The coronavirus saga is still ongoing, with all the extremely serious and deep problems that it brings, not only to people’s health, but also to people’s civil liberties, freedoms, jobs, and overall well-being.
Therefore, it might seem like the most logical thing to do at this point is invest time and money into learning how to end it and support people’s livelihoods – while social, media, and in general anthropological research into some side-effects of the crisis should perhaps take the back seat for right now?
Well, not everyone agrees – among them are these US legislators of Democratic persuasion. No doubt in the grip of a campaign that imposes a deadline to put the message out, and allowing that deadline to inform their priorities, they are proposing legislation to study not coronavirus – but coronavirus misinformation.
One million dollars will be spent and “brightest scientific minds” apparently pulled away from their scientific research in order to provide an assessment on how Facebook hoaxes and myths may or may not affect the course of an epidemic.
Specifically, if approved, this National Science Foundation-spearheaded project will put to work experts from the National Academies of Sciences, Engineering, and Medicine, who will be tasked with probing social media posts about COVID, and explaining how (dis)information manages to make its way on those platforms.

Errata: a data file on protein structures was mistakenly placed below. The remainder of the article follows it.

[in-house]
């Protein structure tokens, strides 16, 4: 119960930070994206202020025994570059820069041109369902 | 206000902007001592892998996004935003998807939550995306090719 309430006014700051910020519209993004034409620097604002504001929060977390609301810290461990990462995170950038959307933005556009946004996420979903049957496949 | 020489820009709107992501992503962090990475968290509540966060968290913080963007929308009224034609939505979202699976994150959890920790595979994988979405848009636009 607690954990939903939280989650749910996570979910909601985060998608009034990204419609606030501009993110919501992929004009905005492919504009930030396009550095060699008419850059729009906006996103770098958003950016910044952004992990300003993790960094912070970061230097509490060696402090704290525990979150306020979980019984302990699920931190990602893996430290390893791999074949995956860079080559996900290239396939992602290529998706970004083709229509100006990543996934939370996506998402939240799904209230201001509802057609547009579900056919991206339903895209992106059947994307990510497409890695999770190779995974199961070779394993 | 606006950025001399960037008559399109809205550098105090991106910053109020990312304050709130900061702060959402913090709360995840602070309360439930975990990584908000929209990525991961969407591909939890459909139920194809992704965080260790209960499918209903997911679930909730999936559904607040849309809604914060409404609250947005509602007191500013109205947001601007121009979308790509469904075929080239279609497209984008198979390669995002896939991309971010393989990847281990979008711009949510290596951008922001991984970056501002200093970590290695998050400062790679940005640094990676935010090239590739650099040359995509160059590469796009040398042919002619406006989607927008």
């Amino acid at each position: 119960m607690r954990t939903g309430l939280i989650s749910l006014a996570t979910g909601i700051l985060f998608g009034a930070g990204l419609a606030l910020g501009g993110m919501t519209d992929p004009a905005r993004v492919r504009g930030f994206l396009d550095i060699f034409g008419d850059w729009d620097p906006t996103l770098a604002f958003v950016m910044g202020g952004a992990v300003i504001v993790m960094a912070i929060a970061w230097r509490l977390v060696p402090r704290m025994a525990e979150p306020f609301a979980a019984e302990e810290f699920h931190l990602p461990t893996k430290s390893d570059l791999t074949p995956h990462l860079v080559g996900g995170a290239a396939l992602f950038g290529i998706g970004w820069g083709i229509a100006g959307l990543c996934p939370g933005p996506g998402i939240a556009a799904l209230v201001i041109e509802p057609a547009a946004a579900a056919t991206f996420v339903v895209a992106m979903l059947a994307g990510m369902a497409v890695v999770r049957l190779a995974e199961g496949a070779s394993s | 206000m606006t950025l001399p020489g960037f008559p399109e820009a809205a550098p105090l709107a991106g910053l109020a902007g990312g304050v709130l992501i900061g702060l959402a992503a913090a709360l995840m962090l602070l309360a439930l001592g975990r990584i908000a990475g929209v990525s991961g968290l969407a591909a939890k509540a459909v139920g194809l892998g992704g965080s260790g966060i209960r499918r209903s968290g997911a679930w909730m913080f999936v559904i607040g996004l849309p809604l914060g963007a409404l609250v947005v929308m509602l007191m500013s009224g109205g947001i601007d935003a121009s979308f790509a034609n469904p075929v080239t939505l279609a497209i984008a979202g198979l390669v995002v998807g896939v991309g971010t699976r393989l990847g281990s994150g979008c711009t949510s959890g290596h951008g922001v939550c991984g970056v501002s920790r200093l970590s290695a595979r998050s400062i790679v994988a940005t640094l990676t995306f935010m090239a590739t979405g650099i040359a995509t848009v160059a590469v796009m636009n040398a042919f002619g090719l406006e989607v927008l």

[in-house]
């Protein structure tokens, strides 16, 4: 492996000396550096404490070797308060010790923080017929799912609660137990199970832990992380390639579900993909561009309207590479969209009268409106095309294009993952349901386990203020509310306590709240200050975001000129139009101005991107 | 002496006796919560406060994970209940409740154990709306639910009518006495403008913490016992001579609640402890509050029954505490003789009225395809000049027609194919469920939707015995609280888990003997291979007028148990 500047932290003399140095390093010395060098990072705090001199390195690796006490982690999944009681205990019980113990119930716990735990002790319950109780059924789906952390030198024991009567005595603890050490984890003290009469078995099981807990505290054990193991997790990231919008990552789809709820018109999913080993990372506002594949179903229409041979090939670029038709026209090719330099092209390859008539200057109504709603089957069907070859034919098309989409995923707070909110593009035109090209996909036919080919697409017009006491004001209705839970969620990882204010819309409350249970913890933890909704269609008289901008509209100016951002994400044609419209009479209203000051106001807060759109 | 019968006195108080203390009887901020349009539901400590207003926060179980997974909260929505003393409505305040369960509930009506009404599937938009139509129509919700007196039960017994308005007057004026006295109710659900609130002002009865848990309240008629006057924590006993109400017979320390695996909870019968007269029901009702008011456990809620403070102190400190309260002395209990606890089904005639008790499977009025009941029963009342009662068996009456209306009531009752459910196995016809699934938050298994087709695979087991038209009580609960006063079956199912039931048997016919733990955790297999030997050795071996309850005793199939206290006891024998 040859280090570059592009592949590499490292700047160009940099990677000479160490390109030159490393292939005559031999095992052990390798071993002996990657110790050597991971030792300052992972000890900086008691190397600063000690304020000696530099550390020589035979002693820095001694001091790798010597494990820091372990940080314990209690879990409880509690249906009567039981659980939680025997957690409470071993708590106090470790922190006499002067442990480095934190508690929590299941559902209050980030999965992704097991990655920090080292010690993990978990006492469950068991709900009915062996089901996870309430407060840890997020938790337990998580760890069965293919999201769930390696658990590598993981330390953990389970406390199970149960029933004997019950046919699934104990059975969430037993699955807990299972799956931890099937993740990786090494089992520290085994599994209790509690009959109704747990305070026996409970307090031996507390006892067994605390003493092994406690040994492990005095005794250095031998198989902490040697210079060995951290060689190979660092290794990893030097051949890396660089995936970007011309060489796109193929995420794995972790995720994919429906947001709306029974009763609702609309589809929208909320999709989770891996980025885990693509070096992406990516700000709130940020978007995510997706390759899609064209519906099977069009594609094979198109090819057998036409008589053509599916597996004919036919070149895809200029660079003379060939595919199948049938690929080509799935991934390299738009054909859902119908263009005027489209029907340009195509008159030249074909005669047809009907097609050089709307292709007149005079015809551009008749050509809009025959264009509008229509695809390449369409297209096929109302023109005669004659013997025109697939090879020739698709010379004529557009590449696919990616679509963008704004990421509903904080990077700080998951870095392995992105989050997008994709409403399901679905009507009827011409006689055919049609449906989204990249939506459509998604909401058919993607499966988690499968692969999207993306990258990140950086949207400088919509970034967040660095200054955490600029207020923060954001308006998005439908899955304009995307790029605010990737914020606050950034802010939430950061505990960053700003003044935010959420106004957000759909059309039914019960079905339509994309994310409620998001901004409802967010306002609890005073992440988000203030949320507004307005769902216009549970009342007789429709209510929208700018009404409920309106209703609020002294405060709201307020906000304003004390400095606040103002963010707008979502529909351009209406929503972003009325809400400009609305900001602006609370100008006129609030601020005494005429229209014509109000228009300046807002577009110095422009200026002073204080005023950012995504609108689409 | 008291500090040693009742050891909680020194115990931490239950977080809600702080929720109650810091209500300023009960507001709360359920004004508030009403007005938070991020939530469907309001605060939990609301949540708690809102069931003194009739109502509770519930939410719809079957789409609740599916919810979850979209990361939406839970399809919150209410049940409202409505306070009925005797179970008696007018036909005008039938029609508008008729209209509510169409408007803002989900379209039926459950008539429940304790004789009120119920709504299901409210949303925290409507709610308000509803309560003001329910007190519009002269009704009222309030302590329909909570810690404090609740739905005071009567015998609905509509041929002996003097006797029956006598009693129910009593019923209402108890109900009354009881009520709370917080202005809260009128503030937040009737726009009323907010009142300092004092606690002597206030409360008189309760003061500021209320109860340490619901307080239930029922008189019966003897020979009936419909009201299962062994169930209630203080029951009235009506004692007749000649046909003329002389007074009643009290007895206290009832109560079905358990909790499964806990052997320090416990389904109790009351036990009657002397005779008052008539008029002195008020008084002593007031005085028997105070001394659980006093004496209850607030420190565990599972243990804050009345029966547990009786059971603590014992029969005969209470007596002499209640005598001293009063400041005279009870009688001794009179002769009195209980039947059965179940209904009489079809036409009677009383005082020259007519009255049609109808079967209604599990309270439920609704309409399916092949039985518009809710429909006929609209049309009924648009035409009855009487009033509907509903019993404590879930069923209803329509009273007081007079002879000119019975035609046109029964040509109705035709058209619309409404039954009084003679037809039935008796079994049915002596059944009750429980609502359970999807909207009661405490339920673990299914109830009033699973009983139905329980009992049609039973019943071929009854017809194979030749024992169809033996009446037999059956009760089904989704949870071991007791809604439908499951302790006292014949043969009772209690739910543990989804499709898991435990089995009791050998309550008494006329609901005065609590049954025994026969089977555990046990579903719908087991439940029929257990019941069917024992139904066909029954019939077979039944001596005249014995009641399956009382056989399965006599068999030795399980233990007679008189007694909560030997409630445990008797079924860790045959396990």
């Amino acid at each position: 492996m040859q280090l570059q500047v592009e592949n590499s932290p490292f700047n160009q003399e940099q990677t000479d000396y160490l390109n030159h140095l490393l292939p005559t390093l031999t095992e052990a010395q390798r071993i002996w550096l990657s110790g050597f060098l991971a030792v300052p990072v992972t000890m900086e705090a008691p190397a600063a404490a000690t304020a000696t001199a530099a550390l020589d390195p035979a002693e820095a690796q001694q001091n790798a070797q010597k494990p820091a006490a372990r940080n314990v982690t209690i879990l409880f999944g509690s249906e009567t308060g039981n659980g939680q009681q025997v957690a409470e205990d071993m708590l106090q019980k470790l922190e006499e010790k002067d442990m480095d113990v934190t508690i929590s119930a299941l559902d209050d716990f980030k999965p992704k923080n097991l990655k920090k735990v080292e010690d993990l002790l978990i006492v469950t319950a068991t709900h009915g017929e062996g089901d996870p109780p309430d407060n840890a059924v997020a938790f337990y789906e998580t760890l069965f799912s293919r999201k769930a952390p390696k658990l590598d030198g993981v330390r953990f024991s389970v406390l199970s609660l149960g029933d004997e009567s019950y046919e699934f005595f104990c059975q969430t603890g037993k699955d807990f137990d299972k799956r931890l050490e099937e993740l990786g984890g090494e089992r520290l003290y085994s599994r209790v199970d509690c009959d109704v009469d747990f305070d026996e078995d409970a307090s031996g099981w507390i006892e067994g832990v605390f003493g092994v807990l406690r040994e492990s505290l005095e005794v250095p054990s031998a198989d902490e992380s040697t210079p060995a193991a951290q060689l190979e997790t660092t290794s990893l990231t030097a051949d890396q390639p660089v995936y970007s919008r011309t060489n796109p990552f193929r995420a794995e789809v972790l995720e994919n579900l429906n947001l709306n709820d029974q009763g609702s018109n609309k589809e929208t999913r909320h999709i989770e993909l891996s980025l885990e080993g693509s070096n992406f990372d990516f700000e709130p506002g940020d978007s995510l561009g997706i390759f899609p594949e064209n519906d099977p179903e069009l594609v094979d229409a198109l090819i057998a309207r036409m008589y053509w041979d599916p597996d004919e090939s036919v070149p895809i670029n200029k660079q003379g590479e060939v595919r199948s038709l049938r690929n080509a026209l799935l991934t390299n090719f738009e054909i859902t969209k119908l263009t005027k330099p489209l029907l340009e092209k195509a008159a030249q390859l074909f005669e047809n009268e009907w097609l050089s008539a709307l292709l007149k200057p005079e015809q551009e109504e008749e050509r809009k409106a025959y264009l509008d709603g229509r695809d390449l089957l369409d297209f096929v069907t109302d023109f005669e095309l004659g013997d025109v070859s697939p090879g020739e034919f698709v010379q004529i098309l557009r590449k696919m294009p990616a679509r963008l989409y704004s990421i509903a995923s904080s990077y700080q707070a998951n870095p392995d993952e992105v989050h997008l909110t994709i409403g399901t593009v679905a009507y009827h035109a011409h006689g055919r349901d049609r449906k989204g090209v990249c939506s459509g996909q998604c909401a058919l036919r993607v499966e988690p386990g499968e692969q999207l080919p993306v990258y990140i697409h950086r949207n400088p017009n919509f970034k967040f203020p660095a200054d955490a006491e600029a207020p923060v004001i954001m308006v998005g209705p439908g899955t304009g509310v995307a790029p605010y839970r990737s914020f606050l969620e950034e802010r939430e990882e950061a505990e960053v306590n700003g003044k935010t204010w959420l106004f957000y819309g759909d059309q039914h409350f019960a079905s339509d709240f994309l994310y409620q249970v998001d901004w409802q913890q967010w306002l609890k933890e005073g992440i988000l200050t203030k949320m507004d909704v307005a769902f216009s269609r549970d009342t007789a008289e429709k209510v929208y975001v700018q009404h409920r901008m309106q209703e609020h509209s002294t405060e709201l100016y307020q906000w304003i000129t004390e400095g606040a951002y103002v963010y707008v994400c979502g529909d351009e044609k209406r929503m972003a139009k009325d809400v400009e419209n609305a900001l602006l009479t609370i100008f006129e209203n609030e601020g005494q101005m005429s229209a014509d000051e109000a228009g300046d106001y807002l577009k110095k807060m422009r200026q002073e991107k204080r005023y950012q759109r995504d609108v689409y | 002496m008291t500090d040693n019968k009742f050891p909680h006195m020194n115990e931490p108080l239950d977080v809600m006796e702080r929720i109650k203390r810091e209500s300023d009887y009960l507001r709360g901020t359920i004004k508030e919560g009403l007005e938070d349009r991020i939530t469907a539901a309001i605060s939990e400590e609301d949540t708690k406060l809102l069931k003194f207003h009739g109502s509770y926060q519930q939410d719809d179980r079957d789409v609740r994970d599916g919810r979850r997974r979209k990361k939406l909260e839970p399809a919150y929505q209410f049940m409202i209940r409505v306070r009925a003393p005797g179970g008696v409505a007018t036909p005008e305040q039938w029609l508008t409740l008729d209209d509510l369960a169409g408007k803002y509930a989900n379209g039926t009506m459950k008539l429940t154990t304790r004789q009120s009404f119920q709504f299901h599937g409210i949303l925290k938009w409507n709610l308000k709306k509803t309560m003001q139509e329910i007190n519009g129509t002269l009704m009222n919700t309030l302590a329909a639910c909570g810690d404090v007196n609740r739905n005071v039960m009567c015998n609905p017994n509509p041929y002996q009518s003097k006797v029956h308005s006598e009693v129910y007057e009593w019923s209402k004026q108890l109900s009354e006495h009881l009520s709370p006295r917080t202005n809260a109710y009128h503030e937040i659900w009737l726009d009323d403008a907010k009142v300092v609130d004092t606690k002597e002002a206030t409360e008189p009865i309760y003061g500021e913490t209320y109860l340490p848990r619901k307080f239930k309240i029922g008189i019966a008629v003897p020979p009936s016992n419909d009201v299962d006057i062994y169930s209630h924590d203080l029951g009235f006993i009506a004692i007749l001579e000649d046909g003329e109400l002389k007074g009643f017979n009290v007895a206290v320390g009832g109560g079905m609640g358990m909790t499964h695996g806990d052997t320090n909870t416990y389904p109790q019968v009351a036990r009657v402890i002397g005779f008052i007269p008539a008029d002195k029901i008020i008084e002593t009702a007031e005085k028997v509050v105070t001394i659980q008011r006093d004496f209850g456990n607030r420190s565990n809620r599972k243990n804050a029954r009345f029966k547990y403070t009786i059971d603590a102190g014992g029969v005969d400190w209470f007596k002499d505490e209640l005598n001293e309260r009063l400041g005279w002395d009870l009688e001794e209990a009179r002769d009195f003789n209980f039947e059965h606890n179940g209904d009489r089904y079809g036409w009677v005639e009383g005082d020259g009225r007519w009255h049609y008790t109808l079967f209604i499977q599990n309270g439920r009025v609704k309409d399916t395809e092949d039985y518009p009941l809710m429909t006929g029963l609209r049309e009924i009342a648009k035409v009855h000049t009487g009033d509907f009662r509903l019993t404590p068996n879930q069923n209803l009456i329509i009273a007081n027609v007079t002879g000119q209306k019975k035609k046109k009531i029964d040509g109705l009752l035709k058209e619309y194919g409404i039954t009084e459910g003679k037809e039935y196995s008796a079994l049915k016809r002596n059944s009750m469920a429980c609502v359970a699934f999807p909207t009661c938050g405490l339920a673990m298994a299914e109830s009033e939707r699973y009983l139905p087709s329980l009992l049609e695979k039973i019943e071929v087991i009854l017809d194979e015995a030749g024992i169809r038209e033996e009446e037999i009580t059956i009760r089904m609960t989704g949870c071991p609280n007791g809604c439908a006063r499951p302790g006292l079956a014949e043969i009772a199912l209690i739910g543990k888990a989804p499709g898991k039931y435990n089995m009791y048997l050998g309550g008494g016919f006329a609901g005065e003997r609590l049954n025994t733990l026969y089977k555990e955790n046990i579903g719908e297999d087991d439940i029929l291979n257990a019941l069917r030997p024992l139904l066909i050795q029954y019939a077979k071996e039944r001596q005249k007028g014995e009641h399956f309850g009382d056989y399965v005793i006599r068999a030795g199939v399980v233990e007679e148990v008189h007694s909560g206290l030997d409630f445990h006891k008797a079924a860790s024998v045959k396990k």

The COVID-19 Disinformation Research and Reporting Act also seeks to identify foreign enemies and their domestic helpers in spreading information labeled as false – a phenomenon referred to in the bill as “an infodemic.”
We obtained a copy of the bill for you here.
The bill was proposed by Rep. Jennifer Wexton, D-Va., and four Democratic co-sponsors in the House and Sen. Mazie Hirono, D-Hawaii, and five Democratic co-sponsors in the Senate.
Some might dismiss this as just more campaign fodder to reinforce a particular narrative, especially since the tone of the draft makes it difficult to discern whether its Democrat authors and sponsors think it’s this “infodemic” – or the actual pandemic, that’s killing people.
That’s because the wording seeks to link the two inextricably, although the attempt, i.e., the bill, looks to be spreading itself a little too thin as it tries to cover all the talking points in one go: social media networks (still?) not doing enough to moderate and censor, false information somehow seeping through everywhere, foreign conspiracies (to achieve what?), local traitors (to help them in “that”) – etc, etc.